Jessica Ivins: A resolution 70 years later for a father's unsettling legacy of ashes from Dachau

Kim Giles: Asking for help is not weakness

Kathy Kristof and Barbara Hoch Marcus: 7 Great Growth Israeli Stocks

Matthew Mientka: How Beans, Peas, And Chickpeas Cleanse Bad Cholesterol and Lowers Risk of Heart Disease

Sabrina Bachai: 5 At-Home Treatments For Headaches

The Kosher Gourmet by Daniel Neman Have yourself a matzo ball: The secrets bubby never told you and recipes she could have never imagined

April 8, 2014

Lori Nawyn: At Your Wit's End and Back: Finding Peace

Susan B. Garland and Rachel L. Sheedy: Strategies Married Couples Can Use to Boost Benefits

David Muhlbaum: Smart Tax Deductions Non-Itemizers Can Claim

Jill Weisenberger, M.S., R.D.N., C.D.E : Before You Lose Your Mental Edge

Dana Dovey: Coffee Drinkers Rejoice! Your Cup Of Joe Can Prevent Death From Liver Disease

Chris Weller: Electric 'Thinking Cap' Puts Your Brain Power Into High Gear

The Kosher Gourmet by Marlene Parrish A gift of hazelnuts keeps giving --- for a variety of nutty recipes: Entree, side, soup, dessert

April 4, 2014

Rabbi David Gutterman: The Word for Nothing Means Everything

Charles Krauthammer: Kerry's folly, Chapter 3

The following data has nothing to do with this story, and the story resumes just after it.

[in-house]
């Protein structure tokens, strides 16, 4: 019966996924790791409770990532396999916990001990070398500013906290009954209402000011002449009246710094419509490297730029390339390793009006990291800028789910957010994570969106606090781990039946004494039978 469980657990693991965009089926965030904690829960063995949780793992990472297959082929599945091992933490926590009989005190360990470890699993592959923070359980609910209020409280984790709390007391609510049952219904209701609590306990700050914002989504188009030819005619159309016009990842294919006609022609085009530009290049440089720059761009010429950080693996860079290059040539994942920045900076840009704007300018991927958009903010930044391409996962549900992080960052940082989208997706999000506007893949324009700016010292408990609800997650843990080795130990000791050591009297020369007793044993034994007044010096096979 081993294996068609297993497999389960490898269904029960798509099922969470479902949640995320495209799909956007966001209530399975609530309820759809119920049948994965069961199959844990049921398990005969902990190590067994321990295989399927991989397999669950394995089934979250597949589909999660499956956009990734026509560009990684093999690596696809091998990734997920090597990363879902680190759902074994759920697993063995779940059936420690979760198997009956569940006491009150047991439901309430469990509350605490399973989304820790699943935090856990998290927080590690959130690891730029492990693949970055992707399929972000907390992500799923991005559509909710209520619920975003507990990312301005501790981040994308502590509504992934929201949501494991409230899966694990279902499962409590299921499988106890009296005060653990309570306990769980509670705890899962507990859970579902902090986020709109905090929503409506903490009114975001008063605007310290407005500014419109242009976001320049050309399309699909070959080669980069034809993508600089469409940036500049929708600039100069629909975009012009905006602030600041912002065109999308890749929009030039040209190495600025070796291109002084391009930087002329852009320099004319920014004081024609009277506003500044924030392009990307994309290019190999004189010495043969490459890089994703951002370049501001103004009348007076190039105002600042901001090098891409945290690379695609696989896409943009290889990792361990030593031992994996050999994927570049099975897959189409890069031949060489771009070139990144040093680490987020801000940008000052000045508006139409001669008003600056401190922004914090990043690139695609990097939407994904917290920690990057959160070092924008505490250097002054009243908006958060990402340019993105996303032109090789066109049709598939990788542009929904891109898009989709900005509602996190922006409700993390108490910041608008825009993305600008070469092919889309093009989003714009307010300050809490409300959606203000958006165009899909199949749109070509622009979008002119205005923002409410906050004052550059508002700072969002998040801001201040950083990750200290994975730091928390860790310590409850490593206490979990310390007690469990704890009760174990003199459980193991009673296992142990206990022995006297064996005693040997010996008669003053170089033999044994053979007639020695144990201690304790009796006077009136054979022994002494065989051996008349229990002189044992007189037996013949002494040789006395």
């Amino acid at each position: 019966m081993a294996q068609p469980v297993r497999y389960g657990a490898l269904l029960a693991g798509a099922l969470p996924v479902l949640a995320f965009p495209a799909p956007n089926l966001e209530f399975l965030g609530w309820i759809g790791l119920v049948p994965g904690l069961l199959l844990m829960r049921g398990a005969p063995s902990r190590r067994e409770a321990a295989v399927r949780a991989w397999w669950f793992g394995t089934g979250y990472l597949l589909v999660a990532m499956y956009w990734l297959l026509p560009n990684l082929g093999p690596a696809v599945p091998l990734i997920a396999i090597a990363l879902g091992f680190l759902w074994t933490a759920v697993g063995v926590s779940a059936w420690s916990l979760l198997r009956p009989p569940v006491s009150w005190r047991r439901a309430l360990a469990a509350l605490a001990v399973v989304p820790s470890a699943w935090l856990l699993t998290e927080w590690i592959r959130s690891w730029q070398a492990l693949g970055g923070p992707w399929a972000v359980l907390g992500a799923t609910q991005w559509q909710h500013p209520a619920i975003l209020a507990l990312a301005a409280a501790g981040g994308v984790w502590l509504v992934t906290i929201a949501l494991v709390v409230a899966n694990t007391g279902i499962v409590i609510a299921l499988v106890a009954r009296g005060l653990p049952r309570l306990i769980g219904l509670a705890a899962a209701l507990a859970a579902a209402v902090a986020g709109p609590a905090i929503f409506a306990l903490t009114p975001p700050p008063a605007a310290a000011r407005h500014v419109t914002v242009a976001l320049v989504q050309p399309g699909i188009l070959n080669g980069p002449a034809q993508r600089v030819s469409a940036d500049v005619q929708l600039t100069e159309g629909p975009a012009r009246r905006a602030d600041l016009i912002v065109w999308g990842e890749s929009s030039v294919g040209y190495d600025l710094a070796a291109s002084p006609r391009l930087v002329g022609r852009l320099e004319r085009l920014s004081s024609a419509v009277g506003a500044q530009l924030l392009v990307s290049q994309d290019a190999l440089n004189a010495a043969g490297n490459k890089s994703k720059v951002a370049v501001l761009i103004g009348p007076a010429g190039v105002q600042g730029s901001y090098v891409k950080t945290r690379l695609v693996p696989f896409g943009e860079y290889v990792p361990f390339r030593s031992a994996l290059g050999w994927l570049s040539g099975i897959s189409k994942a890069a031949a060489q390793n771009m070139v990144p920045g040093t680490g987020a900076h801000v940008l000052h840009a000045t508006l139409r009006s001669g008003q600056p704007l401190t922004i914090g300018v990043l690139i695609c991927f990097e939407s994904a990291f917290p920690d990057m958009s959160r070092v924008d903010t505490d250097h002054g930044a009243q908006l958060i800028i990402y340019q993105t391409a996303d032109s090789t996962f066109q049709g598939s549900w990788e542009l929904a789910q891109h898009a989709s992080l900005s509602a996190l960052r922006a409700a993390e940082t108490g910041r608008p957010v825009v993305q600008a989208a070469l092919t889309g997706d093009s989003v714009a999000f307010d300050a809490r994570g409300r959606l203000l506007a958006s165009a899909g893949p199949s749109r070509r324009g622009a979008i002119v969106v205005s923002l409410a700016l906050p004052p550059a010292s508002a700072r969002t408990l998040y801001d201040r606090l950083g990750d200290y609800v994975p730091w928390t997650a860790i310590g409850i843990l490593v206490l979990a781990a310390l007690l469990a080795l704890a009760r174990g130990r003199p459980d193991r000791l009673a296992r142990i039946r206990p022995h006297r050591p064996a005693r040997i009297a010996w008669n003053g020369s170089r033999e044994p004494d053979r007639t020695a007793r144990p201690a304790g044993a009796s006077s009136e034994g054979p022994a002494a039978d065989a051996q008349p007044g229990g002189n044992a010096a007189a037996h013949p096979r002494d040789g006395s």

Amy Peterson: A life of love: How to build lasting relationships with your children

John Ericson: Older Women: Save Your Heart, Prevent Stroke Don't Drink Diet

John Ericson: Why 50 million Americans will still have spring allergies after taking meds

Cameron Huddleston: Best and Worst Buys of April 2014

Stacy Rapacon: Great Mutual Funds for Young Investors

Sarah Boesveld: Teacher keeps promise to mail thousands of former students letters written by their past selves

The Kosher Gourmet by Sharon Thompson Anyone can make a salad, you say. But can they make a great salad? (SECRETS, TESTED TECHNIQUES + 4 RECIPES, INCLUDING DRESSINGS)

April 2, 2014

Paul Greenberg: Death and joy in the spring

Dan Barry: Should South Carolina Jews be forced to maintain this chimney built by Germans serving the Nazis?

Mayra Bitsko: Save me! An alien took over my child's personality

Frank Clayton: Get happy: 20 scientifically proven happiness activities

Susan Scutti: It's Genetic! Obesity and the 'Carb Breakdown' Gene

Lecia Bushak: Why Hand Sanitizer May Actually Harm Your Health

Stacy Rapacon: Great Funds You Can Own for $500 or Less

Cameron Huddleston: 7 Ways to Save on Home Decor

The Kosher Gourmet by Steve Petusevsky Exploring ingredients as edible-stuffed containers (TWO RECIPES + TIPS & TECHINQUES)

Jewish World Review May 24, 2006 / 26 Iyar, 5766

Who says you can't go home again?

By Malcolm Fleschner